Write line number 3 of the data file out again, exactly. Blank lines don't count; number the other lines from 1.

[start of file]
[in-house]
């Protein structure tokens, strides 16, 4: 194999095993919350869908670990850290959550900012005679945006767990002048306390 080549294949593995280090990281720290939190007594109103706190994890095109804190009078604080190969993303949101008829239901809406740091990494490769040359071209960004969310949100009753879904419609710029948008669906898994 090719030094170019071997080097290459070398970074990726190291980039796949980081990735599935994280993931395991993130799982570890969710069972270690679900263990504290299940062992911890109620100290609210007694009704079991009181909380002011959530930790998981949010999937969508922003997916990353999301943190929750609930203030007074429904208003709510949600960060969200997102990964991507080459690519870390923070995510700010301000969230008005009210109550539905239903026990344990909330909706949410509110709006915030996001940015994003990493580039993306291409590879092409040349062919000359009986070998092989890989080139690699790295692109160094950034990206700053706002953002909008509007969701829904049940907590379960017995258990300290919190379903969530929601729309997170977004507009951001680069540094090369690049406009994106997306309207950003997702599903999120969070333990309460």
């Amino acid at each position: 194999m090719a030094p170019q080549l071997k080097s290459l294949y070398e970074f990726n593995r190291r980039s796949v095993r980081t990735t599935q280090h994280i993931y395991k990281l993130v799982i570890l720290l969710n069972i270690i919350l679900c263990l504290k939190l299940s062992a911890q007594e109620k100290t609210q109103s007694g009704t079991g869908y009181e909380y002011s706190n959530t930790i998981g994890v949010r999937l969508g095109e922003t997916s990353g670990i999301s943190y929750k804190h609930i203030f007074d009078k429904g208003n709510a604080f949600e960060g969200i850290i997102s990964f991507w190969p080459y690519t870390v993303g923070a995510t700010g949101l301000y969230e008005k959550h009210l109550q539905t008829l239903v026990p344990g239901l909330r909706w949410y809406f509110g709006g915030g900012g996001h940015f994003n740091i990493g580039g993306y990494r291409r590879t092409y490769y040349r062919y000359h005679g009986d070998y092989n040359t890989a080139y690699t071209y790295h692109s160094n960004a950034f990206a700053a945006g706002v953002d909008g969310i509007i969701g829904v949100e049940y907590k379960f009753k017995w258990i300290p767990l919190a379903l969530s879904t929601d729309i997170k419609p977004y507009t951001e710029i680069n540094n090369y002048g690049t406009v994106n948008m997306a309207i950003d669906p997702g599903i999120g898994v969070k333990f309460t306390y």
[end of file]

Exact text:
């Amino acid at each position: 194999m090719a030094p170019q080549l071997k080097s290459l294949y070398e970074f990726n593995r190291r980039s796949v095993r980081t990735t599935q280090h994280i993931y395991k990281l993130v799982i570890l720290l969710n069972i270690i919350l679900c263990l504290k939190l299940s062992a911890q007594e109620k100290t609210q109103s007694g009704t079991g869908y009181e909380y002011s706190n959530t930790i998981g994890v949010r999937l969508g095109e922003t997916s990353g670990i999301s943190y929750k804190h609930i203030f007074d009078k429904g208003n709510a604080f949600e960060g969200i850290i997102s990964f991507w190969p080459y690519t870390v993303g923070a995510t700010g949101l301000y969230e008005k959550h009210l109550q539905t008829l239903v026990p344990g239901l909330r909706w949410y809406f509110g709006g915030g900012g996001h940015f994003n740091i990493g580039g993306y990494r291409r590879t092409y490769y040349r062919y000359h005679g009986d070998y092989n040359t890989a080139y690699t071209y790295h692109s160094n960004a950034f990206a700053a945006g706002v953002d909008g969310i509007i969701g829904v949100e049940y907590k379960f009753k017995w258990i300290p767990l919190a379903l969530s879904t929601d729309i997170k419609p977004y507009t951001e710029i680069n540094n090369y002048g690049t406009v994106n948008m997306a309207i950003d669906p997702g599903i999120g898994v969070k333990f309460t306390y």